The proposed corridors tend to be located in areas with  severe congestion or reliability problems and/or massive pent up investor demand for cheap renewable energy. Both types of investments would lower power prices for the average customer. And according to yet-to-be published research by my University of Texas collegue David Adelman, add sizable sums to the coffers of local governments.

Some of the proposed corridors are in red states like Kansas, Texas, Nebraska, and the Dakotas. What will drive these states’ response to these NIETCs — the opportunity to capture these economic benefits, or the national GOP’s growing ideological hostility to clean energy investments? If President Biden is reelected in November we are likely to find out.[1]

My book describes research showing that, increasingly, it is affective, negative partisanship that drives voting behavior, fed by the modern media environment and the decline of party competition in most jurisdictions. Members of Congress representing safe seats need not worry about electoral repercussions for opposing the IRA. More than that, they actually protect their reelection prospects by opposing Democrats, including Democratic Party initiatives (like the IRA) that benefit their constituents.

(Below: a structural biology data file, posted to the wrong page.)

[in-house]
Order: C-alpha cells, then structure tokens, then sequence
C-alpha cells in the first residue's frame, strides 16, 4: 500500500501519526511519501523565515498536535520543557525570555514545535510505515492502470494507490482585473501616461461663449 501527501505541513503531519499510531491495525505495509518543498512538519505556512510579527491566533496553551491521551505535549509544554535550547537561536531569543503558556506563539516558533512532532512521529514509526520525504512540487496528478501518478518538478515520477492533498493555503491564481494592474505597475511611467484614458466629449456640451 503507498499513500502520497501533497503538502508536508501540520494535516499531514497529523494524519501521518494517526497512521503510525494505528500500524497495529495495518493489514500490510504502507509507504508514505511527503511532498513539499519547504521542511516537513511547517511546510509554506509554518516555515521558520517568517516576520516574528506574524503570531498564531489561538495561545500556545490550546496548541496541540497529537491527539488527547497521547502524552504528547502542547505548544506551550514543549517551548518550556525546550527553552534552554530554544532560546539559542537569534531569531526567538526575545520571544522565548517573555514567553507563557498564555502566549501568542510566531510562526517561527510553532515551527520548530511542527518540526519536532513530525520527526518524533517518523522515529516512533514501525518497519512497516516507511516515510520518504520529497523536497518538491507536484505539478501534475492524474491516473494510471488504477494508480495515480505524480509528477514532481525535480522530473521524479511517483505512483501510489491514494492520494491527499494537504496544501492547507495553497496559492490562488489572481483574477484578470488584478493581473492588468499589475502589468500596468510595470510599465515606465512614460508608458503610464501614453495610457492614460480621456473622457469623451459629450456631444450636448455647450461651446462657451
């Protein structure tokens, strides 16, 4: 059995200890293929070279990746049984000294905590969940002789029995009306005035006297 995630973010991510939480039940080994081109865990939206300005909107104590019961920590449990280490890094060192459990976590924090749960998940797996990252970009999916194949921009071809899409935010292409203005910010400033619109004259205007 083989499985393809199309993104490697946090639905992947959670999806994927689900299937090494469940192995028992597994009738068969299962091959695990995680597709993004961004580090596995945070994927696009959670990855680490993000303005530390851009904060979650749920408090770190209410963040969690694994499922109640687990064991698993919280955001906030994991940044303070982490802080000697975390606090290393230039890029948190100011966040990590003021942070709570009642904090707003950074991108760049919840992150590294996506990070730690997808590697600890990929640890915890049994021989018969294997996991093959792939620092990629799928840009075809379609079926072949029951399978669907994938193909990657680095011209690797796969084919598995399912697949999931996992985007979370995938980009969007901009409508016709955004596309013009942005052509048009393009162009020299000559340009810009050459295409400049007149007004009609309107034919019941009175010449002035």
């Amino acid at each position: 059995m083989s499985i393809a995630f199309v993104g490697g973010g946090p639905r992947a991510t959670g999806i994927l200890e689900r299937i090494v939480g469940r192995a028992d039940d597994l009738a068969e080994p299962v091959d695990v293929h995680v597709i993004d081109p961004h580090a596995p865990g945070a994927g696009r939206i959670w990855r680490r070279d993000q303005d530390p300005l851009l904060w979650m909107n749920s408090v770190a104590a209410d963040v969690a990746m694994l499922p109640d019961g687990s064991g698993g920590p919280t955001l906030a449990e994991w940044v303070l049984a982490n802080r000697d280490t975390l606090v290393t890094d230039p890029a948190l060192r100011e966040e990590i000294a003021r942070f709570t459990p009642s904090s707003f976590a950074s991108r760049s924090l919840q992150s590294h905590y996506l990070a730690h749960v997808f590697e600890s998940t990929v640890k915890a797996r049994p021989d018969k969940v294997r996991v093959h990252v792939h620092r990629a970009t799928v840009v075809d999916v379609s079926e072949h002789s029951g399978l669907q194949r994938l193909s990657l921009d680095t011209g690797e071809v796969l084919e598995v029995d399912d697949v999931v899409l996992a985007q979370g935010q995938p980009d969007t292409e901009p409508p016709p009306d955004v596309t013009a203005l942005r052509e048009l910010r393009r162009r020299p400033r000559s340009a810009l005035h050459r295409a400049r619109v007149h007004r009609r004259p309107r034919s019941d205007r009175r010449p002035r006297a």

I hope my best guess turns out to be wrong. Maybe the IRA will create large numbers of jobs in purple (contested) districts. Maybe that will create pressure on Republicans representing those districts. And since Congress is evenly divided, it only takes a small number of flipped seats to make a difference. After 2030, if Democrats gains control of more state legislatures and statehouses, redistricting could increase the leverage of voters in the new clean energy workforce.

But for reasons more fully laid out in Climate of Contempt, there are reasons to be skeptical of that argument. And because none of us know what the future holds, there is value in following the prescription descibed in chapter 6 of the book: namely, respecting and protecting our pluralist institutions, and engaging our fellow citizens on climate and energy issues, especially those fellow citizens with whom we disagree. – David Spence


*POSTSCRIPT 6/14/24:  For another easily-digestible articulation of the idea that cheap clean energy will transform climate politics quickly, see the latter part of this entry in Hannah Ritchie’s substack blog.

[1] A Republican president is likely to rescind any NIETC designations made by the Biden DOE. For more on why this is so, browse the GOP’s plans for DOE in chapter 12 of its “Project 2025” plans.